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    ABSTRACT: Background:Obese subjects are at risk of multiple comorbidities including stroke and coronary heart disease (CHD), which is partly due to disturbances in the hemostatic system.Aims:The aims of the present study were to determine the effects of a weight-loss program on fibrinogen and fibrinolytic markers.Materials and Methods:Twenty-eight obese subjects were involved in a weight-loss program consisted of exercise and nutritional education for 12-weeks duration. Physical parameters were documented and blood specimen was tested at pre and post-intervention for fibrinogen, tissue plasminogen activator (t-PA), plasminogen activator inhibitor-1 (PAI-1), and thrombin activatable fibrinolysis inhibitor (TAFI). Paired t-test was used for statistical analysis.Results:There was a significant decline in the levels of t-PA, PAI-I, TAFI and fibrinogen following the weight-loss program (P < 0.01 for each). A significant positive correlation between tPA levels and body weight, body mass index (BMI), waist circumference, and fat-free mass were found. There was also a significant correlation betwen BMI and other blood parameters.Conclusion:Reduced fibrinogen, fibrinolytic, and physical parameters were demonstrated in obese subjects following the weight reduction program. These findings suggest the possible beneficial effects of this program on the hemostatic burden particularly on the fibrinolytic biomarkers.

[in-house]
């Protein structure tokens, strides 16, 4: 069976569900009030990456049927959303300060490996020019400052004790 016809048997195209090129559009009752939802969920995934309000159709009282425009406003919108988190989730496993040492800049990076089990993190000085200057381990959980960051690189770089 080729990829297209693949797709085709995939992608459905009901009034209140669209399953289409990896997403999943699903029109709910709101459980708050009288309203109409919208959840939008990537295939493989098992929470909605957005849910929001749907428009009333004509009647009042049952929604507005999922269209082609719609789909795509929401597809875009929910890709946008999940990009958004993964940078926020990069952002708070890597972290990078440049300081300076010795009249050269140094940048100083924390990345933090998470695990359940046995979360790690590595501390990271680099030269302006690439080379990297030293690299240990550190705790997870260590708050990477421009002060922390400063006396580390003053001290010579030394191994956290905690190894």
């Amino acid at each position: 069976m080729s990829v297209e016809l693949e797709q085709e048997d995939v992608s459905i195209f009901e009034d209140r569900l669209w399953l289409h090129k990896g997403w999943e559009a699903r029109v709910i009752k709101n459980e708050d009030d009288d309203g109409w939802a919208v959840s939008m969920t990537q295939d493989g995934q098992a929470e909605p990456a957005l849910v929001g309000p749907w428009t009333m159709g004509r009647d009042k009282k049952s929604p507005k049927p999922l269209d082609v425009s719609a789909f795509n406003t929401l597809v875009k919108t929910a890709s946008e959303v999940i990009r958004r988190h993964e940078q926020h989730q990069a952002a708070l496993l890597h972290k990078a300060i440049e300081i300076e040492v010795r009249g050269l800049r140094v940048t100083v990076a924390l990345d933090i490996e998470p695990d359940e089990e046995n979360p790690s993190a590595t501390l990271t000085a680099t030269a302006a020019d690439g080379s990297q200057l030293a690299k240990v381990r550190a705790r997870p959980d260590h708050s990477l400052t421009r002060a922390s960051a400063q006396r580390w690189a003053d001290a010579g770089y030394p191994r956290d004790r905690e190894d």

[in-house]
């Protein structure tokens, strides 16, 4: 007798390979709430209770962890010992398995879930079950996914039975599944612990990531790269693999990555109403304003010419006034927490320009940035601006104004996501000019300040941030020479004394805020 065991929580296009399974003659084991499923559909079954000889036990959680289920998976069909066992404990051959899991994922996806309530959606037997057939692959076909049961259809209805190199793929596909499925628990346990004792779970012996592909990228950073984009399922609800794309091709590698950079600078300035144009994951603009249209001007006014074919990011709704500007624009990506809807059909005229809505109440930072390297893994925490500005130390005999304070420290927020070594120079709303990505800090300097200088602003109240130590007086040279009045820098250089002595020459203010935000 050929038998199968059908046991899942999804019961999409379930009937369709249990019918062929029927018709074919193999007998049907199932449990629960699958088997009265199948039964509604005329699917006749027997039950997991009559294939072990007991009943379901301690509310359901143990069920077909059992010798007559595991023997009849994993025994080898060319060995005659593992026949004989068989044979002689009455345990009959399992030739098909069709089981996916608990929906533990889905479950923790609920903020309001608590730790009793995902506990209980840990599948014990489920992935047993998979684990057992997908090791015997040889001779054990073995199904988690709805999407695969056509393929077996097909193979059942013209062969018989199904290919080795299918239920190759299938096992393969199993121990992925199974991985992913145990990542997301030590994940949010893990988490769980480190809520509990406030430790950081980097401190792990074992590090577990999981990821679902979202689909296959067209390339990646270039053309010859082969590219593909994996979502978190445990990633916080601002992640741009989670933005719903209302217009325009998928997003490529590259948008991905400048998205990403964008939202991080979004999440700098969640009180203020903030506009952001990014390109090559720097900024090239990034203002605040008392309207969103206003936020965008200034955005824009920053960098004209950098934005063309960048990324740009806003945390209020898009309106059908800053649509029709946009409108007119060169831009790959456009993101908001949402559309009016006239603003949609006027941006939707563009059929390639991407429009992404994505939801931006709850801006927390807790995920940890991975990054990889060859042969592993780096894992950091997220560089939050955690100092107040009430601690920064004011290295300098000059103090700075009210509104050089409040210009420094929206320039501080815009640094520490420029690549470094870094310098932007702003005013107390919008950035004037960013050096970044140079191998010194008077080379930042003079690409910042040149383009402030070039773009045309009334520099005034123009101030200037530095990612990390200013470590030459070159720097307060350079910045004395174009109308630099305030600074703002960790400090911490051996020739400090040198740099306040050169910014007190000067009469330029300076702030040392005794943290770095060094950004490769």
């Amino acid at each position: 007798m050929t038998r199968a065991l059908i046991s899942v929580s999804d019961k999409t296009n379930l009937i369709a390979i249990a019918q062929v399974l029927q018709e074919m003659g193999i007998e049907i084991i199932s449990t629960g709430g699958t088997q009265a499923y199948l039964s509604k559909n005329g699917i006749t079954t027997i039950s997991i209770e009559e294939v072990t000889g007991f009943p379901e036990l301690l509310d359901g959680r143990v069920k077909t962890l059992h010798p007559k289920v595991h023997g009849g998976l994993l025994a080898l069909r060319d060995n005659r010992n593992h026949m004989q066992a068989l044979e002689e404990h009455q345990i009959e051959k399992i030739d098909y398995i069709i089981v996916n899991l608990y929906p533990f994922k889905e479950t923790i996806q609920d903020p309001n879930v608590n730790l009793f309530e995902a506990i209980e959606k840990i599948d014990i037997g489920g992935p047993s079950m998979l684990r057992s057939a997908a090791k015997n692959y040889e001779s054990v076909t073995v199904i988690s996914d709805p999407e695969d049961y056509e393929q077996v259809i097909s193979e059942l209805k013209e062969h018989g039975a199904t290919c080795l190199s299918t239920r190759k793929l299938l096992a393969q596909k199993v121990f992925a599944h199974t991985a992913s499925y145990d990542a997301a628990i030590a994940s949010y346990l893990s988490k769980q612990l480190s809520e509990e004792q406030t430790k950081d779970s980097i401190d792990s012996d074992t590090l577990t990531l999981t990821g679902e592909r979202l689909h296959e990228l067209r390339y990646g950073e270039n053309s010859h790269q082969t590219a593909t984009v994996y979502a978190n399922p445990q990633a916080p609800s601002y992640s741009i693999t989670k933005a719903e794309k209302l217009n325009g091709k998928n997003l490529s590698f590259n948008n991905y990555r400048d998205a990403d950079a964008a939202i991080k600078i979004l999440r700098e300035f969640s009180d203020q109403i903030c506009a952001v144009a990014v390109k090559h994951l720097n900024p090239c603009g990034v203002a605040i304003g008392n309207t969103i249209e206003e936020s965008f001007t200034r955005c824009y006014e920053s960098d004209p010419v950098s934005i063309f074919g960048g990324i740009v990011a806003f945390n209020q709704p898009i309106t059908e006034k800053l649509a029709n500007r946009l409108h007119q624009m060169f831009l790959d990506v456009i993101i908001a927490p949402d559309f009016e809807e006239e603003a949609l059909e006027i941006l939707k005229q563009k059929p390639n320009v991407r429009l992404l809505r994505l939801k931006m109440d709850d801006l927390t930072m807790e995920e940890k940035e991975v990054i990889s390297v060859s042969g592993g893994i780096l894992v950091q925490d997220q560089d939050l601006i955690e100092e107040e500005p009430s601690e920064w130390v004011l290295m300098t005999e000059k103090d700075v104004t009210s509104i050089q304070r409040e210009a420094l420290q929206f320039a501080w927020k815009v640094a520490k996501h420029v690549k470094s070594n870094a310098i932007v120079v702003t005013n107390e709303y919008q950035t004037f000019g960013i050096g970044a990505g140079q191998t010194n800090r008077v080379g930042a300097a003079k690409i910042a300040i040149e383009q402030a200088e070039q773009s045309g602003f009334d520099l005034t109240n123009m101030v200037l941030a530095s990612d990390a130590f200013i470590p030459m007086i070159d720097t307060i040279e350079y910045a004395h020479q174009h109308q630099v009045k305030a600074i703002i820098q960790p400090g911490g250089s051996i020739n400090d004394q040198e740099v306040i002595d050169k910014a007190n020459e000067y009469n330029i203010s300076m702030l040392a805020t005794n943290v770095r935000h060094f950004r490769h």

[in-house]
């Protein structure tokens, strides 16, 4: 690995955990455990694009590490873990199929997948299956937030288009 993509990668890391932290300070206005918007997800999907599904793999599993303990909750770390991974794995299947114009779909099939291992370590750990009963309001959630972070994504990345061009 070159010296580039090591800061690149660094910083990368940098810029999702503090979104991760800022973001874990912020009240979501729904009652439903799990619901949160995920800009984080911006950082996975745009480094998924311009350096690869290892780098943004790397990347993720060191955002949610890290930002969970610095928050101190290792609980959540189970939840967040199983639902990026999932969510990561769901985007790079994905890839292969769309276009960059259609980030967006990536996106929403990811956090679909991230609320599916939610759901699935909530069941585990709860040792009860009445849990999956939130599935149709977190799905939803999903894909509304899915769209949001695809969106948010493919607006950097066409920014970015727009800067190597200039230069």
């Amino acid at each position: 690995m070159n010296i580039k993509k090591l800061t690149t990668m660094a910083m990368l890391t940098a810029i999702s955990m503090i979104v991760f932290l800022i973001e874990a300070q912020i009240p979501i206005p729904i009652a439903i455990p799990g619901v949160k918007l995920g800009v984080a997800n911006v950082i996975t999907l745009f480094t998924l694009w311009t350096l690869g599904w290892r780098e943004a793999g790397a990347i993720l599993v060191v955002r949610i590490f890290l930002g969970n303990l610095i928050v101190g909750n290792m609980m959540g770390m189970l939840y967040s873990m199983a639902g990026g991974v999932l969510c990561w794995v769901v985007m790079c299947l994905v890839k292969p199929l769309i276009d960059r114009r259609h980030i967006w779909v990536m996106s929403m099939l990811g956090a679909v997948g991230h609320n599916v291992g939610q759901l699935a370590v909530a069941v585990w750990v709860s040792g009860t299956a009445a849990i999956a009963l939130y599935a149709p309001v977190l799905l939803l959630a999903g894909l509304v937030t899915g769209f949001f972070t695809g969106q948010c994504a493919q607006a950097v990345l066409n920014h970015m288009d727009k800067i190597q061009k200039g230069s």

North American Journal of Medical Sciences 08/2014; 6(8):377-82. DOI:10.4103/1947-2714.139286